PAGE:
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Al Sobol, Pot Club Manager, "Happy" to Have Court Decide on Clubs' Legality; Plus, Read AG Tom Horne's Filings

Al Sobol, a prominent medical marijuana marketer, says he's "happy" that state Attorney General Tom Horne seeks to have a court review the legality of cannabis clubs.

Sobol is the manager of the 2811 Club, LLC, one of the businesses named in the legal actions filed in the Maricopa County Superior Court today by state Attorney General Tom Horne.

The AG wants a judge to shut down the clubs, saying they're not legal under the Arizona Medical Marijuana Act.

But Sobol says he's confident the court will find that the clubs aren't breaking the law. He filed a lawsuit three weeks ago in the same court that also asks for a judicial opinion on the legality of clubs like his. Sobol says that the state hasn't yet responded to his suit.

"I want the courts to weigh in and make a decision," Sobol says.

If he's wrong and a judge rules against the 2811 Club, Sobol says he'll shut down the business immediately.

The marketer bristles at Horne's public statement that his club, which allows another group to distribute the "free" marijuana to his club's members, is guilty of "deception."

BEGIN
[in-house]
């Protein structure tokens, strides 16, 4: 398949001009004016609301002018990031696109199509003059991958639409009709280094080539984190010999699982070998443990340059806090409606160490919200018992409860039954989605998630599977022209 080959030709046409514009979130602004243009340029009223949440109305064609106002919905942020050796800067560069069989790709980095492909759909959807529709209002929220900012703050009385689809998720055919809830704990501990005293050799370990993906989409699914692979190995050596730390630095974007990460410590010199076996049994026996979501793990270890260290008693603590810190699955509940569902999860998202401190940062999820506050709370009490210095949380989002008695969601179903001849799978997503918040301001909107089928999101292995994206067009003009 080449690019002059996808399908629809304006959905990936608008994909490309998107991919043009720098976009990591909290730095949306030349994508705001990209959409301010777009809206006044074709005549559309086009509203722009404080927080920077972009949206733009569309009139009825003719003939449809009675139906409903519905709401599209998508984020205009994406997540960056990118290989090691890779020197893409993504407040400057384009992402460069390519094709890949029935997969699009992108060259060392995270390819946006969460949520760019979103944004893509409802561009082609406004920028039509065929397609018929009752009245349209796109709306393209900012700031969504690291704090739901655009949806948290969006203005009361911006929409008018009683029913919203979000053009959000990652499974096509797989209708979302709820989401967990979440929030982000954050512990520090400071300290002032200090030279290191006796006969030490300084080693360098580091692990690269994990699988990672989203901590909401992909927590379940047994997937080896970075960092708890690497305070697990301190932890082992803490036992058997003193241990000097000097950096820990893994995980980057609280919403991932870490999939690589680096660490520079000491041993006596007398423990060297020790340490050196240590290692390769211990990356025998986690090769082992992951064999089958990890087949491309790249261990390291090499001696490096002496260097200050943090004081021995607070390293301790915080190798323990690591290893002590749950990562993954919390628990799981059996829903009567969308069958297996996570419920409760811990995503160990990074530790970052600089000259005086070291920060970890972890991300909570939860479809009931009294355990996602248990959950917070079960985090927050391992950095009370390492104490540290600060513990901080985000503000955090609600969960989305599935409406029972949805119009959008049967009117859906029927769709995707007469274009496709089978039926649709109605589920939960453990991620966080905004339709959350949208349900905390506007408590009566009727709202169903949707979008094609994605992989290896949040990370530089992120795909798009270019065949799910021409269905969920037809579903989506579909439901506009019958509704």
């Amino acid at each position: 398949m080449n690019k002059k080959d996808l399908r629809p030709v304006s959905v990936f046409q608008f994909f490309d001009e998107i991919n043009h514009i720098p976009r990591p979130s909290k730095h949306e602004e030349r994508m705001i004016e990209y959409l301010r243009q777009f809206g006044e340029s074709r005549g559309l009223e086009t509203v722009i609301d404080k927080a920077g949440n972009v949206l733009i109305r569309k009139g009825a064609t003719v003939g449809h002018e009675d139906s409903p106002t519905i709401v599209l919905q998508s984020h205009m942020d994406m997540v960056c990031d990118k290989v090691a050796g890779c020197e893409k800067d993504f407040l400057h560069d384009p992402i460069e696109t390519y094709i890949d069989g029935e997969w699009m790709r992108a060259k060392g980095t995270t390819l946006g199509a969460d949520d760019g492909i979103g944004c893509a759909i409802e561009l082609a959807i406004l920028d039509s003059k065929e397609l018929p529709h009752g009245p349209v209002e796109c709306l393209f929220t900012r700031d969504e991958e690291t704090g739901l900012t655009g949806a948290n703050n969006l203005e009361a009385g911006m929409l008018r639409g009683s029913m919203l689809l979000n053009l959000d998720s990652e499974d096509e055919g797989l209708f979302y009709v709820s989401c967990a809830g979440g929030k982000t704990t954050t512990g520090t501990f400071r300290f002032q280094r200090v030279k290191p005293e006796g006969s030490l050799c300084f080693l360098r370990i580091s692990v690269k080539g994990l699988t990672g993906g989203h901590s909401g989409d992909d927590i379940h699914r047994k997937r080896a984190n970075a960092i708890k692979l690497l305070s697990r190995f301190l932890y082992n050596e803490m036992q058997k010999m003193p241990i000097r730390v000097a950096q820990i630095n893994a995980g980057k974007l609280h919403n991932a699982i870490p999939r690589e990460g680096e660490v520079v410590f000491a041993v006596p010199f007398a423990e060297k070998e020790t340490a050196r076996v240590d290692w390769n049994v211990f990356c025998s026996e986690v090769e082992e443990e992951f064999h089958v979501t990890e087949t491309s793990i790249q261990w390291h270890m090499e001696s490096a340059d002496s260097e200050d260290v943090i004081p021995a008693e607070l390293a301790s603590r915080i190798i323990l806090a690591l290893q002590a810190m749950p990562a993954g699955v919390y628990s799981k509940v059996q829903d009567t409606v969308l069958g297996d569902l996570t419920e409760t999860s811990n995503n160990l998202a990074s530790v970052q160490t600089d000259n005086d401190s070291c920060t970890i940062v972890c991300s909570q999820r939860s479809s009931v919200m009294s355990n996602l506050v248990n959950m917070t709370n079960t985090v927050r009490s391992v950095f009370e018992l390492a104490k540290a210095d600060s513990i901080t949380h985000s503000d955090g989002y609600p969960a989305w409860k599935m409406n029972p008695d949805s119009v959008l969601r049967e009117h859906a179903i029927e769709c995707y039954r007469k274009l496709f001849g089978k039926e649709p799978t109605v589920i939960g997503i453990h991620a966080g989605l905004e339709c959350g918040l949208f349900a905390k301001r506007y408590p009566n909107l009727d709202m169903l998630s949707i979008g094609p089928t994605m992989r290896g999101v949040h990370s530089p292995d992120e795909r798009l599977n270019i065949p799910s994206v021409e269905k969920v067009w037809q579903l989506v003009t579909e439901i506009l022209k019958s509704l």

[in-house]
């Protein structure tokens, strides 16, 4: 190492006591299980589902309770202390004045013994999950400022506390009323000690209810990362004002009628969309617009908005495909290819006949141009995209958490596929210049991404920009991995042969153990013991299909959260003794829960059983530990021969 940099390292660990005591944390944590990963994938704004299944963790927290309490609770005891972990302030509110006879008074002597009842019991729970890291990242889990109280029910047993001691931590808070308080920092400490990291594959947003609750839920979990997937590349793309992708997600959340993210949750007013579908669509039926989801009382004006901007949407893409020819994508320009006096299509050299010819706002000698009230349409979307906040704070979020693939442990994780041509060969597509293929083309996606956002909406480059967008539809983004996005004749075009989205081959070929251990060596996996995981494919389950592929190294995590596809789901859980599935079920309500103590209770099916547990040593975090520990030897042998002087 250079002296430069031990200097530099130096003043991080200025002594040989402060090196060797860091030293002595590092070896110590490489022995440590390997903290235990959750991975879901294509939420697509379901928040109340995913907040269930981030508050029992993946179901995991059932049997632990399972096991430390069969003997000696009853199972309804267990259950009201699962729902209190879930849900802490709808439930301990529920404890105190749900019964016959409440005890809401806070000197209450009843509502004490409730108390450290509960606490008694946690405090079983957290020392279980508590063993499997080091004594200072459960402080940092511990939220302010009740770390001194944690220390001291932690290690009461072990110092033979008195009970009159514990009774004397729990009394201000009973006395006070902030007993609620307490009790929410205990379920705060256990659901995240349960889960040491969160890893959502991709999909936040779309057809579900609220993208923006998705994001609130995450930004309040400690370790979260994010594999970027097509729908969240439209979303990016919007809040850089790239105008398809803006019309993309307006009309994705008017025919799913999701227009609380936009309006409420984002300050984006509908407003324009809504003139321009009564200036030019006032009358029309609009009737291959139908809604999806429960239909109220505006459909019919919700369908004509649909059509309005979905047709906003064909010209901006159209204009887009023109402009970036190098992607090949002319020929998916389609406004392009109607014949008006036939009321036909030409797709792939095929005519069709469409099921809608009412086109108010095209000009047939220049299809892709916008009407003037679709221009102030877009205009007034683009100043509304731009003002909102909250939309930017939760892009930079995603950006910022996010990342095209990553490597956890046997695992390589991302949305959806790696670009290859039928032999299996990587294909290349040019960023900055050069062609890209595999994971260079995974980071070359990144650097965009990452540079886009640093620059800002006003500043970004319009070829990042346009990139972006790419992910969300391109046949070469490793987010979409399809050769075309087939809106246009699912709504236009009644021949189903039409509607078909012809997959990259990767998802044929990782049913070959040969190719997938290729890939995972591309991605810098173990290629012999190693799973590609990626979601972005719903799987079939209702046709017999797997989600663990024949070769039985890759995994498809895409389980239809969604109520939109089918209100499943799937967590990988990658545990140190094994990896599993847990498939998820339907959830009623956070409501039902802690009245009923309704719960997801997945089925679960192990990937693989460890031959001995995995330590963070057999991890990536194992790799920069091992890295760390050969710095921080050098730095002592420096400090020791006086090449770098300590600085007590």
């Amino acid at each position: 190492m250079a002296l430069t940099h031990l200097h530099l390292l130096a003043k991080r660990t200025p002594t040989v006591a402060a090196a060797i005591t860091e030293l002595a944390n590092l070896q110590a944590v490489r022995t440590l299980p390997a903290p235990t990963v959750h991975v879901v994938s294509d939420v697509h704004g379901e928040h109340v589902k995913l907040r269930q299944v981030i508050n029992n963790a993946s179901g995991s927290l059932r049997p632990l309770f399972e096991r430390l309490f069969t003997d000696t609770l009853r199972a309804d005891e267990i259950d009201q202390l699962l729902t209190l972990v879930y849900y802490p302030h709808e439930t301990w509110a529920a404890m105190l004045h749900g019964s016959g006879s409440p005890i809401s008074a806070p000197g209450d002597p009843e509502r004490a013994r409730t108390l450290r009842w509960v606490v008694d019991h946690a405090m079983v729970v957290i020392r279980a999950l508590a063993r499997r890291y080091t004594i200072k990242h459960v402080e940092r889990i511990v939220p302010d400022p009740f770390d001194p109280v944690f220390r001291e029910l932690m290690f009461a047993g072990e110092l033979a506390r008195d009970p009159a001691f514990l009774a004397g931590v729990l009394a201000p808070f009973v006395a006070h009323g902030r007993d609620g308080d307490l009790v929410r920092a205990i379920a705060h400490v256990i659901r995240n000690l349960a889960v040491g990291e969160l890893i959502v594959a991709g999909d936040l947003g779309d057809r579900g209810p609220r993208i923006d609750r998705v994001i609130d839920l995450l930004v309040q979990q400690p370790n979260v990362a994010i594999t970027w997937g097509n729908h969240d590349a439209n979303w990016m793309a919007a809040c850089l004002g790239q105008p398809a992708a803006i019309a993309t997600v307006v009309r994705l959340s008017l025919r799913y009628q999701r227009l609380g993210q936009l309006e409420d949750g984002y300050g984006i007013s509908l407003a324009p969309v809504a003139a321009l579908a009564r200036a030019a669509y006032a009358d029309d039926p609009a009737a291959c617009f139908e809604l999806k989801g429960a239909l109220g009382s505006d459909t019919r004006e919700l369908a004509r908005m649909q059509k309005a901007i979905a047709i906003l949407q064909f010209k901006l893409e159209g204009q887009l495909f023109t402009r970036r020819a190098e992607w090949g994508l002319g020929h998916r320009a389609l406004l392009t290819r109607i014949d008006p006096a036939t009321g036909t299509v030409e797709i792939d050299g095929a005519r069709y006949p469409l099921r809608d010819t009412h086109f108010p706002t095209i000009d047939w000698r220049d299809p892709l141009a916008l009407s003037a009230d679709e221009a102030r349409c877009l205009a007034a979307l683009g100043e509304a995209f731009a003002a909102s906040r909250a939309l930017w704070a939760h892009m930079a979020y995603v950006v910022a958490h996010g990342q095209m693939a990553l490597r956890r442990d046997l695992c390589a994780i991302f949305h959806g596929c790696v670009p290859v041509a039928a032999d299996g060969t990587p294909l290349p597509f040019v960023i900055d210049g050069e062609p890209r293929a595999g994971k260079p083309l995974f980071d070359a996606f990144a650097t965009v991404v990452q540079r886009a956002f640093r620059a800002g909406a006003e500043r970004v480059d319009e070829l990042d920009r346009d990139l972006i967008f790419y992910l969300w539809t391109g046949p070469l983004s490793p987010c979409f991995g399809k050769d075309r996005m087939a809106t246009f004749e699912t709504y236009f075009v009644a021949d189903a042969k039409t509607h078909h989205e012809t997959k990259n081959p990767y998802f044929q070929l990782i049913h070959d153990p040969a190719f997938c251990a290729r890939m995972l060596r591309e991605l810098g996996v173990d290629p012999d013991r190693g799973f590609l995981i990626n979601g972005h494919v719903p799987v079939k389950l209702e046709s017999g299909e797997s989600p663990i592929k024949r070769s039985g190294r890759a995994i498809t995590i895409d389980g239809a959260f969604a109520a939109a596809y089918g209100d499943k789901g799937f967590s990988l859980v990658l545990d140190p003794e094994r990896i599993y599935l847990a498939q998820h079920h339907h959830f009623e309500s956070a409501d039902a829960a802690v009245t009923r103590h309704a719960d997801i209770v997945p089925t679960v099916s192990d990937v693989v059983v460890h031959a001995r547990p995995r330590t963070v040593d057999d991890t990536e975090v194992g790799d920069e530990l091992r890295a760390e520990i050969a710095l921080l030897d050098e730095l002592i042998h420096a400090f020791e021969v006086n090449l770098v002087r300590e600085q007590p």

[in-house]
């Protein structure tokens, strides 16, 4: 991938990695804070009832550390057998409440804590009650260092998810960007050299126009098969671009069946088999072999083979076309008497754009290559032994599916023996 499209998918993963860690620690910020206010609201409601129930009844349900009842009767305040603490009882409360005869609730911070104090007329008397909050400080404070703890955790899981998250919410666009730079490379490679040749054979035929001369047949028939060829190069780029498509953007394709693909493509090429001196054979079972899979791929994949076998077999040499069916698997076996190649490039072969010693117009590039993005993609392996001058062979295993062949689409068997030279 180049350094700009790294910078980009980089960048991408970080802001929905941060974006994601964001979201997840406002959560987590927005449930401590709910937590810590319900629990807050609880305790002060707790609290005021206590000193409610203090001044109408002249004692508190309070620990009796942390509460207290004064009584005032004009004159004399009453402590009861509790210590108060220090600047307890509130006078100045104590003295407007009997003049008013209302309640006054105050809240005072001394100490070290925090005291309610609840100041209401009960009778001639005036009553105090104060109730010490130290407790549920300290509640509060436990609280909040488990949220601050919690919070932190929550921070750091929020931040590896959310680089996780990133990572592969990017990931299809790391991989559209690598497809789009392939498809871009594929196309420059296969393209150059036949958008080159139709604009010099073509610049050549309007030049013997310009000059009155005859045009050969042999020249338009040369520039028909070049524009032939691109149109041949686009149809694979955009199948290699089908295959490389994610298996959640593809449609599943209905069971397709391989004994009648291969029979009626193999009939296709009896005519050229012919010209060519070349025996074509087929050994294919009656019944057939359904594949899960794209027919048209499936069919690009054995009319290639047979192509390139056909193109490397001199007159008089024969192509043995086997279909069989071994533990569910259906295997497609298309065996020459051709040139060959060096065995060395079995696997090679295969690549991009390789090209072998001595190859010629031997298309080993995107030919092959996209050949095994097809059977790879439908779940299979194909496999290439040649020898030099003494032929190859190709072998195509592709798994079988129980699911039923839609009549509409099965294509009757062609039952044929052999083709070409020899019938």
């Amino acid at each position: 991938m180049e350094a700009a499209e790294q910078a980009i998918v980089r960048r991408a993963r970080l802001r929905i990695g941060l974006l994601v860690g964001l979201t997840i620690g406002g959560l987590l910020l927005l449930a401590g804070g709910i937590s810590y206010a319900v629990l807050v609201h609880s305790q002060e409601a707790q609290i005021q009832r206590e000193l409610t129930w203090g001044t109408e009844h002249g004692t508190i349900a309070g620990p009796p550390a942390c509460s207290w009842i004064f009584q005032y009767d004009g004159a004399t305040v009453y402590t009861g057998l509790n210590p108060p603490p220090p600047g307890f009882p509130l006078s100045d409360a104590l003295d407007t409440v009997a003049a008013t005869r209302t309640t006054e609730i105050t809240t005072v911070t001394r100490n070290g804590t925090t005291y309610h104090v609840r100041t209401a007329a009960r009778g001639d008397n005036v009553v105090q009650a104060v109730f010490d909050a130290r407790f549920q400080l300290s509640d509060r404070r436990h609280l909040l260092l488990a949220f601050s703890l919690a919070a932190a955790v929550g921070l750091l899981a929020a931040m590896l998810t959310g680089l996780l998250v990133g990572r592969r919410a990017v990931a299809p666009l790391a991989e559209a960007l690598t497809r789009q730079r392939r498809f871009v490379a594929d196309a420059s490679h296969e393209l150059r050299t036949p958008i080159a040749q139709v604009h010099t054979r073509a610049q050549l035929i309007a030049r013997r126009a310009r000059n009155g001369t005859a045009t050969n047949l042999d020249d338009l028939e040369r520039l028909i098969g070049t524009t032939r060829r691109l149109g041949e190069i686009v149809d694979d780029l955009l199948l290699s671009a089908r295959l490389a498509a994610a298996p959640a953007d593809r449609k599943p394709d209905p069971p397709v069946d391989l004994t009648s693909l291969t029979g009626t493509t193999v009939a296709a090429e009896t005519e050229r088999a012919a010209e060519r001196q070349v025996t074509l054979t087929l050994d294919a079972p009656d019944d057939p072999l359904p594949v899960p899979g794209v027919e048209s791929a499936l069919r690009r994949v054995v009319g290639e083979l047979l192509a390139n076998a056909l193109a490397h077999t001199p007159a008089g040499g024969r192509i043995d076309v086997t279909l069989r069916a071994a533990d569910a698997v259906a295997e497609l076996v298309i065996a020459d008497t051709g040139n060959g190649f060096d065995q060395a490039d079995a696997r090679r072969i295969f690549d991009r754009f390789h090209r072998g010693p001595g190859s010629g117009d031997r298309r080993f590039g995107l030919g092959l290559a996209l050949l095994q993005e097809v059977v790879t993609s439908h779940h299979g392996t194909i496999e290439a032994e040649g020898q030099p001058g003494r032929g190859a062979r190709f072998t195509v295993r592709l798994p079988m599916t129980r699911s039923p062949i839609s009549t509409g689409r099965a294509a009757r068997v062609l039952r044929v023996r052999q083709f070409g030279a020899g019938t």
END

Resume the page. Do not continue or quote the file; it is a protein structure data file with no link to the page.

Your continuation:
"What's deceptive is when the state gives you a card, charges you $150 for it, then makes it so you have no way of using it," he says.

Horne and Governor Jan Brewer, in trying to derail the voter-approved law, are "abusing their authority," Sobol adds.

Sobol maintains his club has been "as transparent as any business could be." He's invited police and other law enforcement officials into the club, and several have taken him up on the offer. Seven Phoenix police supervisors recently attended a two-and-a-half-hour class at his north Phoenix facility that focused on compassion clubs, he says.

"They were giving us advice on how to better secure the place," Sobol quips.

You can read Horne's legal actions below:

Complaint:

Pot Complaint 1

Motion to Show Cause and Application for Injunction:

Pot Complaint 2


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